(contributed by SQL Server MVP Umachandar Jayachandran, firstname.lastname@example.org)
Congratulations to Corey Tracey, senior developer for SHIPER Project at Sutter Health in California, and Emmanuel Nanchen, IT analyst and programmer at Manpower HR SA in Geneva, Switzerland. Corey won first prize of $100 for the best solution to the December Reader Challenge, "Stalking the Statements." Emmanuel won second prize of $50. You can find a recap of the problem and the solution to the December Reader Challenge at http://www.sqlmag.com/articles/index.cfm?articleid=27258.
Now, test your SQL Server savvy in the January Reader Challenge, "Corrupted Characters" (below). Submit your solution in an email message to email@example.com by December 19. SQL Server MVP Umachandar Jayachandran, a SQL Server Magazine technical editor, will evaluate the responses. We'll announce the winners in an upcoming SQL Server Magazine UPDATE. The first-place winner will receive $100, and the second-place winner will receive $50.
Here's the challenge: Cindy is the systems architect for a company that specializes in data warehousing technology. She needs to automate the execution of several T-SQL script files that are in Unicode format. These scripts populate tables in the warehouse. For example, for reporting purposes, Cindy needs to populate a Country dimension table with data based on ISO 3166 codes and localization information. The following shows a sample script file:
INSERT INTO #t values( 'Tëst' )
SELECT c FROM #t
DROP TABLE #t
Cindy is automating the execution of the scripts against several SQL Server 2000 databases by using the OSQL command-line utility. But when she uses OSQL, she notices that the extended characters in the scripts are corrupted upon import. Extended characters, such as the German umlaut (ä), aren't in the standard ASCII character set. Help Cindy identify what's causing the problem and provide her with an efficient solution for executing the scripts successfully, without data corruption or loss.
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Devising how to process a query is the job of the SQL Server query optimizer. In an ideal world, given two different queries that perform the same task, the optimizer would generate the same execution plan—the optimal plan—for both. However, in many situations, the way you write a query can still dramatically affect the query's performance. Indexed views can significantly improve query performance, especially when you're aggregating data. In some situations, after creating and indexing views, you don't even need to change your original queries that refer to the base tables because the optimizer is smart enough to use those indexes. In "Points of (Indexed) Views," which appears in the December issue of SQL Server Magazine, Itzik Ben-Gan looks at some problems in which using indexed views yields improved performance. This article is available online at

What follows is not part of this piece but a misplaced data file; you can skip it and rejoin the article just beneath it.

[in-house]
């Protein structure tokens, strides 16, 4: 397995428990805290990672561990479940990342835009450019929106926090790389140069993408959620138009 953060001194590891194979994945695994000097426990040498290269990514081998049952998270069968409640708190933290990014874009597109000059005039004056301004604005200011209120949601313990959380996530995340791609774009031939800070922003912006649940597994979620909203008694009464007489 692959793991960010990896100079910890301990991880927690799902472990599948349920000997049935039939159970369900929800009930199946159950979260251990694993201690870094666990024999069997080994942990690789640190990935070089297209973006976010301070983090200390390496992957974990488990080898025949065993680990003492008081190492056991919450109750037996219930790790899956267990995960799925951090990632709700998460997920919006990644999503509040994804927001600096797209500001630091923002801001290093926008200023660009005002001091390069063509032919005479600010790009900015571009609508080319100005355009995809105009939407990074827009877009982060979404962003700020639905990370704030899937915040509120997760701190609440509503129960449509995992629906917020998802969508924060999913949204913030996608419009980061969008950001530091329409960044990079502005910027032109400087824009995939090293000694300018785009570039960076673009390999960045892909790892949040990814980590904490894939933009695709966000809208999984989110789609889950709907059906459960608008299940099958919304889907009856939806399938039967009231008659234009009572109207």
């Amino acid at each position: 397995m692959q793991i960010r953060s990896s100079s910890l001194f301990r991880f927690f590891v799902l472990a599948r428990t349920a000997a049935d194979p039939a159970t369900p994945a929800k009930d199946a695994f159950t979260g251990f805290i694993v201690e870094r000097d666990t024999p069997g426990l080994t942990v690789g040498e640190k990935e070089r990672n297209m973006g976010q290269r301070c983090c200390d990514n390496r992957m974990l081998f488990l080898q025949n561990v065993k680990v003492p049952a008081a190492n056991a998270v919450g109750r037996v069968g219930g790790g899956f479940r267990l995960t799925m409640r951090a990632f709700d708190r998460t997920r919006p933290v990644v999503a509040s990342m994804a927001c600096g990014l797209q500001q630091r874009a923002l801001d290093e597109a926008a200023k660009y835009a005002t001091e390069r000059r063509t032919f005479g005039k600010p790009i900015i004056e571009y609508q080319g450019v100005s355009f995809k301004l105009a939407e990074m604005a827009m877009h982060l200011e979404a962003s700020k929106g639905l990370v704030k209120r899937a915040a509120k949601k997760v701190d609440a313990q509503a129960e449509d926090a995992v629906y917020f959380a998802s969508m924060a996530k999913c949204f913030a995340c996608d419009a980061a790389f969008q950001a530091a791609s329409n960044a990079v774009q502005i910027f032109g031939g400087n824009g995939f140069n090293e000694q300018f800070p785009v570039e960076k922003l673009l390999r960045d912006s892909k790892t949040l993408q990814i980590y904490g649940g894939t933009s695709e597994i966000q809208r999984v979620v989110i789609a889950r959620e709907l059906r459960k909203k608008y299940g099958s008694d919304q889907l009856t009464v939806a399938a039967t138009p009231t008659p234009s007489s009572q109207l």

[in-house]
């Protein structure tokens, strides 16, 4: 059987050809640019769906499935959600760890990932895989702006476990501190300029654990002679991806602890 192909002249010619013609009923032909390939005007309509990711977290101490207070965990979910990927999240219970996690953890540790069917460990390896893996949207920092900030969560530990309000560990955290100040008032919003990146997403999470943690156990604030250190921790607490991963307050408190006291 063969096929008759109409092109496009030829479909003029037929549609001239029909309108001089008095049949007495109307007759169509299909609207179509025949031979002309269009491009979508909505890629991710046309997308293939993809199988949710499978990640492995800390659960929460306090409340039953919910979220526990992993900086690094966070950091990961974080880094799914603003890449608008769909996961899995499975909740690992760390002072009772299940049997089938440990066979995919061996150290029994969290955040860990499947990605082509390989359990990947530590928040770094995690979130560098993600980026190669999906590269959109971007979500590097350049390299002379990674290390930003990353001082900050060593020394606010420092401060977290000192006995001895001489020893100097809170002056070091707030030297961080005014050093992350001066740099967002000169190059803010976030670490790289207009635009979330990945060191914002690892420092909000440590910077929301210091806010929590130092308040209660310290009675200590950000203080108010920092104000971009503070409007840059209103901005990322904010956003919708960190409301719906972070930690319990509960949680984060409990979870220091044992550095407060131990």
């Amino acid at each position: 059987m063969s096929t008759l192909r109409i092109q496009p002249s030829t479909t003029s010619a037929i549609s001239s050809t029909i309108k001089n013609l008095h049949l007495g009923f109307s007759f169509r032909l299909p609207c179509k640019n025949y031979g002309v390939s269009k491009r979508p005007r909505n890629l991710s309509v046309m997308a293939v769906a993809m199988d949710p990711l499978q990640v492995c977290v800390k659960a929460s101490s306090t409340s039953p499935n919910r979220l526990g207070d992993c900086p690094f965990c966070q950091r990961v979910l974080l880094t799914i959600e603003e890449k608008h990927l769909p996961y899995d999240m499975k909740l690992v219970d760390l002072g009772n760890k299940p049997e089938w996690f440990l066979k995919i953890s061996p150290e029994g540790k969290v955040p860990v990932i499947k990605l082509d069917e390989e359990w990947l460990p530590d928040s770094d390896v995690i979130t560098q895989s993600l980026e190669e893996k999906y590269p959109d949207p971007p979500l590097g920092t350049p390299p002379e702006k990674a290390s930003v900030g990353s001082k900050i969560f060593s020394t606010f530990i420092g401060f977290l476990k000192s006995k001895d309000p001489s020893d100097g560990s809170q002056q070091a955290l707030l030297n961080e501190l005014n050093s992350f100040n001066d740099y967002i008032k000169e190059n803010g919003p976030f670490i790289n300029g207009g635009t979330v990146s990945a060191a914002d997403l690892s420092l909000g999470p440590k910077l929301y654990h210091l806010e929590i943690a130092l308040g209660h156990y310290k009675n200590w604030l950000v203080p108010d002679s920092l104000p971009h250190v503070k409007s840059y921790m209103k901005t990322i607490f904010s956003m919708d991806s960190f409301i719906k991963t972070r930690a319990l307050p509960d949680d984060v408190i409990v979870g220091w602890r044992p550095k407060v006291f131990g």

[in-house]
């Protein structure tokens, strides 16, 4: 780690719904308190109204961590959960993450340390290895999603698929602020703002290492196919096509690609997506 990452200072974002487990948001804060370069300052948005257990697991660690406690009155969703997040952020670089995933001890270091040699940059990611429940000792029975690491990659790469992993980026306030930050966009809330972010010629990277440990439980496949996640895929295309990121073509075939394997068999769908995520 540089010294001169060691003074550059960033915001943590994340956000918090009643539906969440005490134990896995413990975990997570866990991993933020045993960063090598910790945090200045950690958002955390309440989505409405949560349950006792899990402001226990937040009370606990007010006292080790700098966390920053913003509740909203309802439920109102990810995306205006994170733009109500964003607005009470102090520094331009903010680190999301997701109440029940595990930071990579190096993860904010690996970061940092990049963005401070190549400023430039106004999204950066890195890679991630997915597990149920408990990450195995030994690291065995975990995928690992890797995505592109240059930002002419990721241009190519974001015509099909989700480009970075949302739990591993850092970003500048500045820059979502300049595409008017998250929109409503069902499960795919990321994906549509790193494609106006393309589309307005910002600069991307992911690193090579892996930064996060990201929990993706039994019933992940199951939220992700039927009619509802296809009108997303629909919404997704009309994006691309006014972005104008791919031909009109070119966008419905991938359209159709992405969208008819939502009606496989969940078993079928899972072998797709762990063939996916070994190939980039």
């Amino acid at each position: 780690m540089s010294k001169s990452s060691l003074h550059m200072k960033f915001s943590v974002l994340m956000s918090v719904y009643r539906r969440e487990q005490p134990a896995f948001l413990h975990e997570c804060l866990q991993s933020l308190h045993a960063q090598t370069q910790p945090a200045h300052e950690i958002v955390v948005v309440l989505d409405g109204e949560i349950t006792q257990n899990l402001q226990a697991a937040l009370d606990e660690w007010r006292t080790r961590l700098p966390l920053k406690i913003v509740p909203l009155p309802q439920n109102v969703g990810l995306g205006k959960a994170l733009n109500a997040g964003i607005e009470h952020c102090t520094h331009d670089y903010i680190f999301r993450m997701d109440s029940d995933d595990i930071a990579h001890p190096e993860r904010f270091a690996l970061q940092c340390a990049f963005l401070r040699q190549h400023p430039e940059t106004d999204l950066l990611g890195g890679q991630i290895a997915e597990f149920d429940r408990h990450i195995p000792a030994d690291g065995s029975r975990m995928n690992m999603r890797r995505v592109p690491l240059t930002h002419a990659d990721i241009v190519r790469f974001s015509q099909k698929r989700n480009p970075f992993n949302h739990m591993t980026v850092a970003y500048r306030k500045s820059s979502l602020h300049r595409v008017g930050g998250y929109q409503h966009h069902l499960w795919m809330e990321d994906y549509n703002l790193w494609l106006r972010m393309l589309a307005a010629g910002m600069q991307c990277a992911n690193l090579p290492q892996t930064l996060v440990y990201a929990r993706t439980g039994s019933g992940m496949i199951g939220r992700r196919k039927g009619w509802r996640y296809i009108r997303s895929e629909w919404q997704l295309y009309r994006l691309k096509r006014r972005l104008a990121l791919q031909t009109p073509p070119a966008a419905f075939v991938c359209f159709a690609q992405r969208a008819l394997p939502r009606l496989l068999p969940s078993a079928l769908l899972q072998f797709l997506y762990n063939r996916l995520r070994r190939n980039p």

Jimfm created a Data Transformation Services (DTS) package that exports data into an Excel spreadsheet, then emails the spreadsheet to him as an attachment. He uses workflow to create a table, open a connection, export the data into Excel, then email the spreadsheet. When he executes each task in the package one at a time in order, the process works perfectly. But if he runs the package as a whole, it fails on the email part, raising the error message "Error sending mail: MAP Error: Could not open the attached file." The email seems to launch before the Excel file is finished. How does Jimfm delay the workflow so that the email is sent a few seconds after the Excel file is created? Offer your advice and read other users' suggestions on the SQL Server Magazine forums at the following URL: